Seven bombs in Zamboanga

2002-10-17 17:23

Zamboanga, Philippines - Two almost simultaneous bombings blamed on Muslim rebels in the southern Philippine city of Zamboanga killed at least six people and wounded 144 others on Thursday.

A bomb disposal unit recovered and defused seven other explosive devices planted around Zamboanga's commercial district, just a few metres away from the police headquarters, the military said as ordnance experts and their dog squad sifted through the rubble.

The first bomb exploded just before noon on the ground floor of the three-storey Shop-O-Rama department store packed with shoppers, instantly killing a security guard and two other people and critically wounding several others.

Minutes later a second bomb went off in a nearby store, killing two other people. A sixth victim died from his wounds while being treated, hospital staff said.

One man, his torso covered with blood and his shirt torn off, was seen emerging from the rubble and staggering towards a shocked crowd.

Wounded victims lay motionless on the sidewalk among mangled bodies, body parts and shattered glass, witnesses said. The force of the explosions destroyed metal shutters and windows of nearby shops.


A truckload of army troops was immediately sent to cordon off the commercial district, while check points were set up and armoured personnel carriers patrolled the streets of this mostly-Christian city of 500 000.

"I feel terrible. This is an unfortunate tragedy," Zamboanga city Mayor Maria Clara Lobregat said after visiting some of the wounded.

"I was there at the hospital and the city is helping out with the medicines and whatever they need," Lobregat said.

Thursday's explosions were the latest in the troubled southern Philippines this month and security officials had earlier warned of terrorist attacks here in the wake of the Bali car bombing in Indonesia, which killed more than 180 people.

No one claimed responsibility for the blasts, but the military named the Abu Sayyaf, a Muslim extremist group notorious for kidnapping Christians and foreigners, as the main suspect in the attack.

Military spokesperson Lieutenant Colonel Danilo Servando said TNT was used in the latest bomb attacks, as it had been in an October 2 blast that killed a US serviceman and three Filipinos, also in Zamboanga, for which Abu Sayyaf has also been blamed.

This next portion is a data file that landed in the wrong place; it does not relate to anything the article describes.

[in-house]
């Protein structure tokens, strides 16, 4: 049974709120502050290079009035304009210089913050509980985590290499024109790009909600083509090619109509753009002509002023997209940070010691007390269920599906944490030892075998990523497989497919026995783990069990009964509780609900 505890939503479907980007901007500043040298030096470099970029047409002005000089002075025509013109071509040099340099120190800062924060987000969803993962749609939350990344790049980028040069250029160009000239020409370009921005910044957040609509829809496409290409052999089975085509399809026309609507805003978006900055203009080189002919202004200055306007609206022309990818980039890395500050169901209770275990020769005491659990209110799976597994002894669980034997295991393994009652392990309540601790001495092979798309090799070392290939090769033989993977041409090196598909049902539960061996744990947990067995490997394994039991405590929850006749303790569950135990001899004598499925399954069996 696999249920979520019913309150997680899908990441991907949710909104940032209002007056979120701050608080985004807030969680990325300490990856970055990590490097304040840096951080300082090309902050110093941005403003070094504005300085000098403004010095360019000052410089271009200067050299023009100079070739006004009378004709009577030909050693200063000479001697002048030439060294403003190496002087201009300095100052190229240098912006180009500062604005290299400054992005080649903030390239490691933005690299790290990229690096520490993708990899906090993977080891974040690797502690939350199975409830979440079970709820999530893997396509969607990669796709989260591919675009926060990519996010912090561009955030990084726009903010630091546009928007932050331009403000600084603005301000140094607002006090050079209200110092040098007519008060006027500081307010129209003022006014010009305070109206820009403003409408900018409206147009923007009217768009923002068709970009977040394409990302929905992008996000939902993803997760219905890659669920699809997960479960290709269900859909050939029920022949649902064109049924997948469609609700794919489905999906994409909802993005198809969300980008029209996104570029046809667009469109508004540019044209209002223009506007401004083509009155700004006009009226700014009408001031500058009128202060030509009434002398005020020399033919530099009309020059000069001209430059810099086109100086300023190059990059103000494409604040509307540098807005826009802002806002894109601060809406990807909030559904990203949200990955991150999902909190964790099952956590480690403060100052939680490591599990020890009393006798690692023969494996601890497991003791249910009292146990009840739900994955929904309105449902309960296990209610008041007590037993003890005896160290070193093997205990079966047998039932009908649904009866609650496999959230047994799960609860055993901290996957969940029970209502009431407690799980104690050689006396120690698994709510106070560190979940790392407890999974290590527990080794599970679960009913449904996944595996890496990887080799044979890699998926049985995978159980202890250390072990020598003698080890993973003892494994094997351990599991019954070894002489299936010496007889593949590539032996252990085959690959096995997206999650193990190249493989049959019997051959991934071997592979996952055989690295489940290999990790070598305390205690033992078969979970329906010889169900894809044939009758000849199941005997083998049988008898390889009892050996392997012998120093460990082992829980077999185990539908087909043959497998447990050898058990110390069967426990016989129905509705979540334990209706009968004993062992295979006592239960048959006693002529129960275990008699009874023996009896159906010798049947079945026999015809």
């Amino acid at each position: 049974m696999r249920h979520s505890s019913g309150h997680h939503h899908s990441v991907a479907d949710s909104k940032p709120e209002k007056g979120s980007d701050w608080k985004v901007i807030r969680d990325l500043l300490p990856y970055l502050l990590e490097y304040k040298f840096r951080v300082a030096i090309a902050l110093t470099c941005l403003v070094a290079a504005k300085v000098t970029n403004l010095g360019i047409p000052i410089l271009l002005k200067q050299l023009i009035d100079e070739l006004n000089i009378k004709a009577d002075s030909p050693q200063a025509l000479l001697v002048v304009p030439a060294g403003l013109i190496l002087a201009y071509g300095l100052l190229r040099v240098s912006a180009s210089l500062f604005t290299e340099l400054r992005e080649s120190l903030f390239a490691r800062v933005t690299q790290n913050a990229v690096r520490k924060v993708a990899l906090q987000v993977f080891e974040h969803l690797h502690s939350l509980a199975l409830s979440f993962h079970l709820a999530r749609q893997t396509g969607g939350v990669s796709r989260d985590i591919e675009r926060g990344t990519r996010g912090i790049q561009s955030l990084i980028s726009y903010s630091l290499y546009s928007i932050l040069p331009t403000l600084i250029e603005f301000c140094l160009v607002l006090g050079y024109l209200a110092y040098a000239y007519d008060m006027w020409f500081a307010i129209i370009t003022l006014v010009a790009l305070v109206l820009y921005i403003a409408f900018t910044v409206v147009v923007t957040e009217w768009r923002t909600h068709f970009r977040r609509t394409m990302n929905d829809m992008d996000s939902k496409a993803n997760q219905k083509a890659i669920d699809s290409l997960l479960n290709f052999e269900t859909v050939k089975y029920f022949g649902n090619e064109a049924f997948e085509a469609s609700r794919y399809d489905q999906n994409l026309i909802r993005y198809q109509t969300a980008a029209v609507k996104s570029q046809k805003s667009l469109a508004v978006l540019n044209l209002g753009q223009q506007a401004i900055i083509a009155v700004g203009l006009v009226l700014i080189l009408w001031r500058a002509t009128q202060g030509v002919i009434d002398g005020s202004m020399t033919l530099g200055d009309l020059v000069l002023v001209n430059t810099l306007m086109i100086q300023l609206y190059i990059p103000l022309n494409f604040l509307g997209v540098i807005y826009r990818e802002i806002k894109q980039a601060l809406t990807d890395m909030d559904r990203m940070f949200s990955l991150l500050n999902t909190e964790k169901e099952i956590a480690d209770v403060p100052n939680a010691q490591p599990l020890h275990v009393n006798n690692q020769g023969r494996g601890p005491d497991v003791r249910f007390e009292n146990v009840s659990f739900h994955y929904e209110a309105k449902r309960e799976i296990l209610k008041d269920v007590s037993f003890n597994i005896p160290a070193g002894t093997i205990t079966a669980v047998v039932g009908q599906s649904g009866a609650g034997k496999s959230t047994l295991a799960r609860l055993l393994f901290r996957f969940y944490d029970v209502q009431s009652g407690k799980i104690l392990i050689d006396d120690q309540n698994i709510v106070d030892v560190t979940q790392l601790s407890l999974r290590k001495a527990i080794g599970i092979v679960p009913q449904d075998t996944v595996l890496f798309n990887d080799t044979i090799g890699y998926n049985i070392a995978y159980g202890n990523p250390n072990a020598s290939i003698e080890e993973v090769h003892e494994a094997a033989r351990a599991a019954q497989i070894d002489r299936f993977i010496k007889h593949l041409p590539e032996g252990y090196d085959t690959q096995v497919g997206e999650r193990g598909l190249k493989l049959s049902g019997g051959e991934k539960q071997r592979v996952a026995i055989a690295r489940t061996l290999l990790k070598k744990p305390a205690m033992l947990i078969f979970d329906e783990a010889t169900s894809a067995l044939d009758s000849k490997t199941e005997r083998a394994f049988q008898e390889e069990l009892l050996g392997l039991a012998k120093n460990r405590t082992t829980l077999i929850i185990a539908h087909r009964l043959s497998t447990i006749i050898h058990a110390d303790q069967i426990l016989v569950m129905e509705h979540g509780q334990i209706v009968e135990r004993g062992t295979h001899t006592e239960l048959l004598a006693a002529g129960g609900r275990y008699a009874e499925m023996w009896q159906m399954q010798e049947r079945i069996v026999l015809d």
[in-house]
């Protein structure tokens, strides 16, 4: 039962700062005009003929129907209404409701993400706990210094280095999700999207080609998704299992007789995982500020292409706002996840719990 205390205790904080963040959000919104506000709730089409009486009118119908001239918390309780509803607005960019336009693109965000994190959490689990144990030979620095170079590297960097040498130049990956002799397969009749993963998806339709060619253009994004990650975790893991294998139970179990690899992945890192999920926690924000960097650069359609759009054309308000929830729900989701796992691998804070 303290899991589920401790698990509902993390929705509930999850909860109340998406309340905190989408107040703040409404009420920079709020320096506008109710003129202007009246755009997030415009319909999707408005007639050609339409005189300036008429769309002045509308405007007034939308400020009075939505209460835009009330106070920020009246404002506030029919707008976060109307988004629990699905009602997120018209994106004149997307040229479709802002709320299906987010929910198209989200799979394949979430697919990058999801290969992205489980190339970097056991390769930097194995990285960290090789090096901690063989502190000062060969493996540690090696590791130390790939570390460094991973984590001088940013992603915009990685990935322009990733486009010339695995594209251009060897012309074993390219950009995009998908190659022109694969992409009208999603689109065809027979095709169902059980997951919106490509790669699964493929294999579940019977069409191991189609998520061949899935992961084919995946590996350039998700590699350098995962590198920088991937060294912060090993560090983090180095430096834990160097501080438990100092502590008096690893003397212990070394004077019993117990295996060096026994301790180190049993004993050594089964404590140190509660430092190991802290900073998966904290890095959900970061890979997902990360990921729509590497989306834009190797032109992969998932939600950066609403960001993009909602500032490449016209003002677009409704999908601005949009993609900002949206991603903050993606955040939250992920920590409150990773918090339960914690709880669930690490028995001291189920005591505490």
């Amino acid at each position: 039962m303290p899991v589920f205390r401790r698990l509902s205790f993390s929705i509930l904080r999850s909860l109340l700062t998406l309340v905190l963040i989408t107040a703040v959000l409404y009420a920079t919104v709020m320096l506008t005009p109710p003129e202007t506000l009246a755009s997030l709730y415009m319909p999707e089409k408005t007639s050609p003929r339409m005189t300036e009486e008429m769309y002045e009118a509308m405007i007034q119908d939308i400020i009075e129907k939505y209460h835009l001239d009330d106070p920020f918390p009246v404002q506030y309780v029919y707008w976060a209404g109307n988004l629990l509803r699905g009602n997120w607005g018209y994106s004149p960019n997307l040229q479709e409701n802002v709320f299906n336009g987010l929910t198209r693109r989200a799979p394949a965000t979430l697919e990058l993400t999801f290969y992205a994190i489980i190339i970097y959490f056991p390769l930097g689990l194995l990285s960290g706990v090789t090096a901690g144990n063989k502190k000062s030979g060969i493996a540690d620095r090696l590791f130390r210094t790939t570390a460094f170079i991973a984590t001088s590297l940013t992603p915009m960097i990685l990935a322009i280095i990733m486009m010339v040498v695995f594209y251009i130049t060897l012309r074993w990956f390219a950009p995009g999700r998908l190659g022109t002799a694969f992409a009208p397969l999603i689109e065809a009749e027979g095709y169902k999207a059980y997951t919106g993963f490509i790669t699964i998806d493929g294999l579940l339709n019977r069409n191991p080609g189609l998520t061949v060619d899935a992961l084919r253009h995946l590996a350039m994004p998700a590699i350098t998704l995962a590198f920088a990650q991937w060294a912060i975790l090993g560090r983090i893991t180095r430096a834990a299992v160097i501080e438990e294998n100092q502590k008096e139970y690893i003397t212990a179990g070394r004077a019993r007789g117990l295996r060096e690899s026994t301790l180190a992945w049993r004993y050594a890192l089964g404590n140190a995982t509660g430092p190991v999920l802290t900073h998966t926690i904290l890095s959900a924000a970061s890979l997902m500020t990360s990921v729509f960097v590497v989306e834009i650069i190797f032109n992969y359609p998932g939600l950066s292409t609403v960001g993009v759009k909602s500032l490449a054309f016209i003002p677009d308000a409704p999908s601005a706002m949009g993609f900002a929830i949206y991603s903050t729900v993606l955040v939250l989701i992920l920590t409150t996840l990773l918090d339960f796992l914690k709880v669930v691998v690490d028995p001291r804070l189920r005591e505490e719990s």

"We are looking at the group of Khadaffy Janjalani as primarily responsible for the incident. The bombs recovered were similar to the ones used" in the October 2 attack, Servando said.

Janjalani is the senior leader of the Abu Sayyaf.

Vowed to crush terrorists

A spokesperson for the presidential palace, Roberto Capco, said the authorities were initially treating Thursday's bombing as a "local incident" not linked to terrorist plots in the region.

"We will get to the bottom of this. We condemn this terrorist act," armed forces southern command chief Lieutenant General Narciso Abaya said.

The attack came barely three hours after Abaya assumed his post as the top commander in the south and vowed to crush Abu Sayyaf guerrillas operating in nearby Basilan and Jolo islands.

The US and Philippine governments have linked the Abu Sayyaf to Osama bin Laden's al-Qaeda network.

Police said 16 people, including two Turks and a Malaysian, were brought in for questioning in connection with Thursday's attacks, but refused to say if they were suspects.

Eyewitnesses saw the 16 entering police vehicles without handcuffs.

In other recent attacks in the southern Philippines, six people were killed and more than 20 others wounded in a bomb explosion at a bus terminal in the southern city of Kidapawan on October 10. - Sapa-AFP